Frank Singer of Red Bank, NJ, considers himself a savvy marriage expert. He and his late wife, Greta Singer, were married for 59 years until she died three years ago.
For about the last 20 years they were together, they also had their own marriage-counseling service, Singer Counseling Service, which they operated as a team in Red Bank, catering mostly to high-powered professionals — doctors, dentists, lawyers, engineers, said Singer, 88, who retired after his wife’s death.
When couples turned to the Singers for help, the circumstances and advice varied from case to case. But one thing that underpinned many of their marital difficulties was a tendency for at least one of the spouses to be a workaholic more married to the job than to his or her betrothen, Singer said.
“What they did not understand is what they have to do to change their lifestyle,” Singer said. “The major difficulty is somehow to make the actual husband and wife and the family at least as important as the job. That’s a major problem for workaholics.”
For their marriage counseling to be effective in a particular case, both partners in the client couple had to show a motivation to improve their marriage and a willingness to follow through on the advice and assignments the Singers gave them, he said.
Each case, on average, involved 12 once-a-week counseling sessions from start through completion. If counseling would seem ineffective, Singer said he and his wife would be able to tell within the first three sessions but they always left it to the client to make progress.
Clients would be expected to continue onto their next session only after they made the improvement or changes assigned to them in the prior session, Singer said.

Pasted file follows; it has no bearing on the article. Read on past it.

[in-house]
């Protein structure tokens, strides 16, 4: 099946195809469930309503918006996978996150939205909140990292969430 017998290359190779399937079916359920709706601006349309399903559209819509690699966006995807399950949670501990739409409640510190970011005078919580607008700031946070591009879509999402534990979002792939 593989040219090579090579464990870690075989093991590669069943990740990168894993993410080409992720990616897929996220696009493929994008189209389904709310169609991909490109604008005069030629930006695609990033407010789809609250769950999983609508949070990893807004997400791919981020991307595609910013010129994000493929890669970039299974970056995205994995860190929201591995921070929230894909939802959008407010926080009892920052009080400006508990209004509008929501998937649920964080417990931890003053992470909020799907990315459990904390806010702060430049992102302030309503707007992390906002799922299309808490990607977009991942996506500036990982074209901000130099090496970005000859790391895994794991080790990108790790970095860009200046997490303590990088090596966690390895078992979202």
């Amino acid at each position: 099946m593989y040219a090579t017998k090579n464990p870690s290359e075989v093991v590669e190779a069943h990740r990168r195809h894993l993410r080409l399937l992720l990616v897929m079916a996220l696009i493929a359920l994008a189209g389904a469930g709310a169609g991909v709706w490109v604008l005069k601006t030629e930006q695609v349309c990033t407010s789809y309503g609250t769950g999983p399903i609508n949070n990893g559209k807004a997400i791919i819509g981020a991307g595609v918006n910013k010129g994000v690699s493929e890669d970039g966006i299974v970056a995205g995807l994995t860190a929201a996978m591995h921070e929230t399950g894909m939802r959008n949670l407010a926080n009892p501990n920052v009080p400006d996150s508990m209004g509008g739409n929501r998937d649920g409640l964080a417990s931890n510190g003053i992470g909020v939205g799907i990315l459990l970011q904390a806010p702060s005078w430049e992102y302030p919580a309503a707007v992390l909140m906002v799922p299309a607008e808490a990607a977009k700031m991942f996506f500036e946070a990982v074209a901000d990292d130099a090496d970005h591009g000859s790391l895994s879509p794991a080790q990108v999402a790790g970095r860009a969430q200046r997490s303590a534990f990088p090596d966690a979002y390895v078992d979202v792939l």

About half of the couples that reached out for counseling didn’t stick with the program to completion, which typically meant that they failed to meet a specific intermediate goal the Singers set for them.
Singer, who estimated that he and his wife counseled 1,500 couples over the 20-year period they had their service together, was reluctant to prescribe general advice on making a strained marriage succeed.
“It depends on the couple. There is no such thing as one-size-fits-all. It depends very much on their interaction,” he said.
As for his own marriage, Singer — a father of three and grandfather of five — said it survived its own workaholic-related difficulties because for many years both he and his wife, who were social workers before going into business together, were workaholics themselves.
“Oh, yes, we were workaholics,” he said. “We knew exactly what it feels like, how you do it and how you get out of that kind of situation.” They sorted their own difficulties out on their own, and based on that success, they decided to start the marriage counseling service.
For more marriage counseling information and resources, visit the American Association for Marriage and Family Therapy.